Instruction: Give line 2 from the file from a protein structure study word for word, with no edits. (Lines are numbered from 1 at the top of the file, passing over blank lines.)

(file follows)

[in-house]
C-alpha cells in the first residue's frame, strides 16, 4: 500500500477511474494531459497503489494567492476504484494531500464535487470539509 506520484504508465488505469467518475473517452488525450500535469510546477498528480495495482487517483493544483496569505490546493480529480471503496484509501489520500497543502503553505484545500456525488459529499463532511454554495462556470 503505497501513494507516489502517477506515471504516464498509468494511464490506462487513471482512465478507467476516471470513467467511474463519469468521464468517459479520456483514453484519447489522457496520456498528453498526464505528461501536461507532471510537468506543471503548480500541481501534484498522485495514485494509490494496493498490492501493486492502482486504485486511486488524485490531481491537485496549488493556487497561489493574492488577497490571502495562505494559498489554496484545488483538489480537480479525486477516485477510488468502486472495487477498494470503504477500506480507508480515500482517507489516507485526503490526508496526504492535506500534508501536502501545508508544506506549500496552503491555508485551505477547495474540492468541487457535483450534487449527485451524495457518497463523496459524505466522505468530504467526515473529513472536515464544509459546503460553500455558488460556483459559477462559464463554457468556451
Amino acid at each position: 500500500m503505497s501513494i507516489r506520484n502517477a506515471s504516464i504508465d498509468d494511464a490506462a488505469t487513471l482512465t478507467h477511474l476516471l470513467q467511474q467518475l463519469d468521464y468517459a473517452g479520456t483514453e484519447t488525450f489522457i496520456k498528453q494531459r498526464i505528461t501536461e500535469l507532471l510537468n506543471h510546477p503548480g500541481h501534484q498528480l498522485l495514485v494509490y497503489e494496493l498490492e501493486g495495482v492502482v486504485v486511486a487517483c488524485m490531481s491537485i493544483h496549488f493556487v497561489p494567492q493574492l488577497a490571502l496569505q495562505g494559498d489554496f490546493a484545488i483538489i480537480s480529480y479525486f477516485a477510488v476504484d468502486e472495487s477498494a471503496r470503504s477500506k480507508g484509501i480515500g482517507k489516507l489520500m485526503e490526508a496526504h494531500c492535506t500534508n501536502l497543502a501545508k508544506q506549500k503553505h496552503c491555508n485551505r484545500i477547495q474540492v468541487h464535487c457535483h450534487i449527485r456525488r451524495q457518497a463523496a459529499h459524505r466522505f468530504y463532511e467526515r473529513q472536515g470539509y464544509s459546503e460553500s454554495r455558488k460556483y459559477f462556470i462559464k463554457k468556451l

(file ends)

C-alpha cells in the first residue's frame, strides 16, 4: 500500500477511474494531459497503489494567492476504484494531500464535487470539509 506520484504508465488505469467518475473517452488525450500535469510546477498528480495495482487517483493544483496569505490546493480529480471503496484509501489520500497543502503553505484545500456525488459529499463532511454554495462556470 503505497501513494507516489502517477506515471504516464498509468494511464490506462487513471482512465478507467476516471470513467467511474463519469468521464468517459479520456483514453484519447489522457496520456498528453498526464505528461501536461507532471510537468506543471503548480500541481501534484498522485495514485494509490494496493498490492501493486492502482486504485486511486488524485490531481491537485496549488493556487497561489493574492488577497490571502495562505494559498489554496484545488483538489480537480479525486477516485477510488468502486472495487477498494470503504477500506480507508480515500482517507489516507485526503490526508496526504492535506500534508501536502501545508508544506506549500496552503491555508485551505477547495474540492468541487457535483450534487449527485451524495457518497463523496459524505466522505468530504467526515473529513472536515464544509459546503460553500455558488460556483459559477462559464463554457468556451